Also never go out on a night ride without a light. Gladly, many online wholesale shops offer LED lights – which don’t mark you as not being Euro-cool. On very long rides, it might be a good idea to equip your bike with one, even if you’ll be starting your ride during the day so that you’ll be prepared before it starts to get dark and you don’t have to have more weight in your pockets.

Finally, and most importantly, never go out on a training ride without bringing some fluids with you – whether you’re bringing water or some sort of sports drink it’s important to have something to replace lost fluids when you’re training hard. Cyclists riding road bikes will also be happy to know that a water bottle on the down tube can help to make a bike more aero, and mountain bikers will definitely find a good bladder installed in a hydration pack convenient.

So if Le Tour de France has got you hyped up for a ride, then by all means, get out there! But make sure that you’ll be prepared no matter what happens on the road. Train hard and strong and let the Fever push you farther!

Cycling, Chris Horner, the 2011 Tour de France, and Bigboxstore

July 13th, 2011

I know you’re probably wondering about the title right now, but there really is a bit of a connection between cycling, Chris Horner, the 2011 Tour de France, and Bigboxstore. Well, we’re not sponsoring the team Chris Horner is in, of course, that’s Radioshack’s business, nor do we have the resources to do so, but we are glad that Chris Horner is still alive after his crash in this year’s Tour de France – and that’s what this post is really all about.

Safety should be of the utmost concern when cycling, and the crashes that have riddled Le Tour de France 2011 really stand to drive that point home. Cycling after all pits a rider 1-on-1 with the open road, and all the dangers that are accompanied with it. Whether or not you’re riding with friends or alone, there are bound to be complications at some time or the other.

The biggest safety concern for any cyclist is protecting his or her head as no other part of the body is more susceptible to life threatening injury. It is because of this that helmets are an absolute necessity for any cyclist, whether he or she rides for recreational or professionally, occasionally or almost everyday, or on a road bike or any other type of bike for that matter.

Fortunately, there are a wide range of helmets out there that vary greatly in terms of price and quality – but never on safety. In fact, if you’re in the market for a good bike helmet, I have a few tips for you when it comes to choosing one.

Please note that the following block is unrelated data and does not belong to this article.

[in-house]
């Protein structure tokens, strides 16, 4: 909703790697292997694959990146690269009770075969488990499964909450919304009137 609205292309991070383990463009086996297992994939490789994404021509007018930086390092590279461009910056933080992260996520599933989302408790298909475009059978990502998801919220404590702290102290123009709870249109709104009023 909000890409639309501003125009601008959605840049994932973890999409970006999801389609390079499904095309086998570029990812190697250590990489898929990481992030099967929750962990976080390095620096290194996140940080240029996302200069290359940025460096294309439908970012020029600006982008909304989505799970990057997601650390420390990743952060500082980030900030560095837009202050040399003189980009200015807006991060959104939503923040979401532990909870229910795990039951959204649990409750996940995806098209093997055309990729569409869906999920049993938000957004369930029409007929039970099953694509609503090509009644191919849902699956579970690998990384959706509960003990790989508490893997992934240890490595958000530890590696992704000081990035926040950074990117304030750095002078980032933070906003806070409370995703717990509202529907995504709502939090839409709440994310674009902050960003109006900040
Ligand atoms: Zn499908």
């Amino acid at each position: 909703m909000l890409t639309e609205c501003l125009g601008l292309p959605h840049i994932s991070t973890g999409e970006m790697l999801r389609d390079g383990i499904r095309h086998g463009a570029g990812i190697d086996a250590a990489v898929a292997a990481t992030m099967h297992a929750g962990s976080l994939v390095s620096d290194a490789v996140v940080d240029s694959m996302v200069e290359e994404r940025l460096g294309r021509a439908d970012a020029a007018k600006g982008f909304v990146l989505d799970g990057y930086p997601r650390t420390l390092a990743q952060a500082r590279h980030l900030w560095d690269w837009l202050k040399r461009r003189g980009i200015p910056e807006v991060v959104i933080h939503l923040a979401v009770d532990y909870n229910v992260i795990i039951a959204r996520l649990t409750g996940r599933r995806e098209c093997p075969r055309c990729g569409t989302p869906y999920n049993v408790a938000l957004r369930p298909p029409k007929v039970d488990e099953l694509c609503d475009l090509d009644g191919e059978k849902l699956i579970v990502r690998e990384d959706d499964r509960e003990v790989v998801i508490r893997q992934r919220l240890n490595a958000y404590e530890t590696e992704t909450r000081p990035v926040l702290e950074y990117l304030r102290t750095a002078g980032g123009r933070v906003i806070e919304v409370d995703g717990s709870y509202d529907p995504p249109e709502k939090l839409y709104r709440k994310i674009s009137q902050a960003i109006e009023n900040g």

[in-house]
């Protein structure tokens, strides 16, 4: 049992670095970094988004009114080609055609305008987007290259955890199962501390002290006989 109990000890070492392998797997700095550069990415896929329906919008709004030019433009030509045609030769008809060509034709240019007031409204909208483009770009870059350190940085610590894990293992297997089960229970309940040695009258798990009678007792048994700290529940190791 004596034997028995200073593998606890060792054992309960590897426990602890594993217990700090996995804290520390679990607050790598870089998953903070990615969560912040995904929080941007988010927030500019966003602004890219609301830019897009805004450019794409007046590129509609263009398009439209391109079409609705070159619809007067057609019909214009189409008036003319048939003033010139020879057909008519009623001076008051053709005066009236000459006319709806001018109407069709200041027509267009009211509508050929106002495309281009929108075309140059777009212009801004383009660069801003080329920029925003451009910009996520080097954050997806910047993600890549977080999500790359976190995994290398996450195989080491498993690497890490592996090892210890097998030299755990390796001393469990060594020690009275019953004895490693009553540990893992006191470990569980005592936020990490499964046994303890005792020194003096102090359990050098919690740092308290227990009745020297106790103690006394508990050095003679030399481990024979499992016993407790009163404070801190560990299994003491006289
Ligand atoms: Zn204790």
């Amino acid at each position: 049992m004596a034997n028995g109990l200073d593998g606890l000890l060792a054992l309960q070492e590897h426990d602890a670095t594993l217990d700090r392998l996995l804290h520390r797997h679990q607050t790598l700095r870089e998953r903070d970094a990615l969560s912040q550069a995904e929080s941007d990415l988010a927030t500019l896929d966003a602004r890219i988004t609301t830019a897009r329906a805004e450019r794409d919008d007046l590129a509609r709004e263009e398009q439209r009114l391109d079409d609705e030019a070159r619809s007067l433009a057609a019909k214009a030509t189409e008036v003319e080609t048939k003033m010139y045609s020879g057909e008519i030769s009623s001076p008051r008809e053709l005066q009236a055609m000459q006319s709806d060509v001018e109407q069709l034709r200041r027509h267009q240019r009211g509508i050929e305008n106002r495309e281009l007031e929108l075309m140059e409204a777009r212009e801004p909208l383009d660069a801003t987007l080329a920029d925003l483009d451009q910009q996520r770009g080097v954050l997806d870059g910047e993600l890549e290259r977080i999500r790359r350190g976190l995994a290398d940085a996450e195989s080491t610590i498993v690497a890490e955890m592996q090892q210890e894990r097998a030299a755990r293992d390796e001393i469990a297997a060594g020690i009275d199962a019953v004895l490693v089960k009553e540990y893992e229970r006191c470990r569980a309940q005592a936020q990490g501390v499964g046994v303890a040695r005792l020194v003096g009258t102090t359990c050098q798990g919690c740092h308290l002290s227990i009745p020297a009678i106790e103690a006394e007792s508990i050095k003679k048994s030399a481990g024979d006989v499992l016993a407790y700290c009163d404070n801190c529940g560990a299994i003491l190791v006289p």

The April 2008 edition of the cycling magazine Bicycling makes this suggestion when choosing bike helmets in their article Buyer Be Wise, “All helmets sold in the United States meet CPSC safety standards, so a $30 lid is equally as good at protecting your head as a $200 one. Many under-$60 helmets offer fit systems similar to pricier models, often head straps with buckles or dials for easy adjustment. They lack just flashy styling and extra vent holes” (page 32). In short, you simply have to make sure that the helmet you get passes CPSC safety standards and you can be sure that you’ll still be okay after you take a spill on the bike – so buying a helmet from a respectable online wholesaler shouldn’t be a problem as long as they pass those rather stringent standards.

Back to the subject of Chris Horner, it was probably his helmet that kept him alive. He broke his nose and sustained a concussion to his head when he crashed, but he survived – an equally hard crash made without the helmet would probably be fatal. True, you might have seen from the video, he was so disoriented after the crash that it isn’t even funny, but he can still get up from his crash to race another day. In fact, doctors have said that he is doing significantly better.

I have a friend who suffered a crash just two weeks ago, without a helmet, but gladly at significantly lower speeds. My friend suffered a broken collarbone and a similar temporary loss of memory and disorientation from a crash on a bike moving at around 23 kilometers per hour – the peloton was travelling in excess of 40 kilometers per hour when Chris Horner crashed. Now image might what might have happened if my friend was travelling at the same speed. It wouldn’t have been a good day at all.

Get a bicycle helmet today.